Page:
GORDY TELFER: Fish races

Gordon Telfer is a 4th generation (near) native to Big Rapids. He is the husband of a most wonderful wife and father of two fantastic sons. He is a graduate of Big Rapids High School and has worked many jobs in Big Rapids, retiring after thirty years from Ferris State University College of Pharmacy.

Welcome back to my continuing affair with Mitchell Creek. (Bear with me, we will change course in the next article.)

I began fishing when I was about 5 years old. Dad would take me down to a shaded pool directly below the Michigan Avenue bridge, where we would dangle worms near a small waterfall. Occasionally a brightly colored brook trout would dart out from the swirling water and grab the worm. I can remember how excited it made me and how beautifully marked the fish was. If they didn’t taste so good I don’t think I could have killed them. On the other hand, I believe God put these creatures here to please the palate as well as the eye.

It’s a strangely common occurrence among most hunters and fishermen, as their skills become sharper, their desire to harvest lessens. They become more interested in “counting coup” than harvesting the animal. Counting coup was a practice of any number of peoples including the American Plains Indians, where one would touch his opponent without harming him and without being harmed oneself. Much honor was given such an act.

So it was with me and my fishing, and I began to be a lifelong advocate of catch and release fishing. Mind you now, I did not give up catching fish to eat, but kept only enough for an occasional meal.

That’s enough senseless drivel, now back to the story at hand.

When I was 8 or 9, dad would drive me out to the culvert where the central branch of Mitchell Creek crossed 220th Avenue. Here I would begin to fish the creek back to Big Rapids.

FISH STORY: A young Gordy Telfer is pictured with the bounty from one of his many fishing trips. As a child, Gordy knew of all the good fishing locations along Mitchell Creek. He and his brother, Tom, would compete over the locations and who could catch the most fish. (Courtesy photo)

I would sometimes fish upstream from the road a ways, but many times this was difficult as beaver would sometimes dam the stream and the brush was very thick. In addition, there seemed to be a preponderance of horned dace in that stretch of stream. They were not to my liking, although they did give an admirable fight on light line. Plus, most of the larger beasts were colored bright enough to make one think it was a brook trout flopping on the opposite bank. It did get your heart going until you could cross the creek to gather in your prize. Not being the targeted critter they were a little disappointing. But normally one began at the downstream end of the culvert. There was a nice little pool located there and the stream ran along the road a short distance before turning east into the woods.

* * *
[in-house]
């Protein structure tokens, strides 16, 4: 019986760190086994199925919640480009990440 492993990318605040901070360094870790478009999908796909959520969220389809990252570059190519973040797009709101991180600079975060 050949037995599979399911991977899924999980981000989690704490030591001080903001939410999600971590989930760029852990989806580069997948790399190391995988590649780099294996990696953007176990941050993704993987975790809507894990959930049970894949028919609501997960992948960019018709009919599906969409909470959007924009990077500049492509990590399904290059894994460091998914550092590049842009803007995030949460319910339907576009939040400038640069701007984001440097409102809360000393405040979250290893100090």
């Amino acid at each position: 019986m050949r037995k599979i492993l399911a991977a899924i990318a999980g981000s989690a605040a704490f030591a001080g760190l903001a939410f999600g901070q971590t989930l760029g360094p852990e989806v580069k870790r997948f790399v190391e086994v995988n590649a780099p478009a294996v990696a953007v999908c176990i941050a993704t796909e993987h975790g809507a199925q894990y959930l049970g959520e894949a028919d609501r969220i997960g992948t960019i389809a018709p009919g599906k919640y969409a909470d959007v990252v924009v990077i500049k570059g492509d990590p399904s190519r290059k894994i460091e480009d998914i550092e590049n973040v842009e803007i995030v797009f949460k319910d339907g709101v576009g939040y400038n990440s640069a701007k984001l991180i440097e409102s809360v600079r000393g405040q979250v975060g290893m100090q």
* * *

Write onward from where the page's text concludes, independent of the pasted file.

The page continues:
There were very few homes that even came close to the stream or its two tributaries between here and town. And if you fished the stream slowly, it could take most of the morning to reach Loomis Pool, which ended the better fishing parts of the stream.

As my knowledge of the stream grew, I found one could skip many portions of it. This left more time to spend on more productive stretches. The art of reading a stream puts the dedicated angler to a great advantage over the occasional fisher. Not that any of this knowledge put fish in the creel every time, but if fish were to be caught, you probably would do well.

It wasn’t long and my brother, Tom, would join me on these fishing jaunts. Things worked out for a couple of years and then the competitive urges began to take hold. It was a race from the culvert on 220th to the Loomis Pool.

We would leapfrog each other from one good hole to the next, many times bypassing some very good fishing water to get to the “honey holes.” These honey holes were consistently the most productive of the stream and therefore took preference over all others. There were times when we would almost come to blows as to which had possession of a particular fishing hole.

I remember one time when I stopped at a point where the stream cut under the bank concealing a good spot, only to find my bait canteen had opened up and emptied itself along the trail. One of the lessons learned in life, that to be first does not always pay off. Watching the stream — as I brooded over the loss of bait — a large brown trout, followed by two smaller (but keepers) browns, slowly drifted downstream and under the bank upon which I was sitting. Shakily, my legs carried me back to where Tom was fishing. Begging him for a crawler or two, my pleas fell on uncooperative ears. Couldn’t blame him, and I probably would have meted out the same were the situation reversed.

Finally he relented and gave me a crawler and I raced back to the spot where I had seen the fish slip under the bank. I drifted that crawler under the bank and waited. I worked that crawler as temptingly as I could but to no avail. The fish had either moved on downstream or were not interested in my offerings.

I don’t remember which one of us caught the most fish — on this or any of our jaunts — but that was not the point and we were both well aware of that. We had some good times on these short fishing trips. We learned a lot about fishing, nature and each other, and we stored up a lifetime of memories.

There was one time, as Tom reminds me, when he had caught his limit of brook trout and was carrying them home strung on a stick. A gentleman passerby offered him a goodly sum of money for his catch. Tom declined the offer, or at least that is his story.

— Gordy

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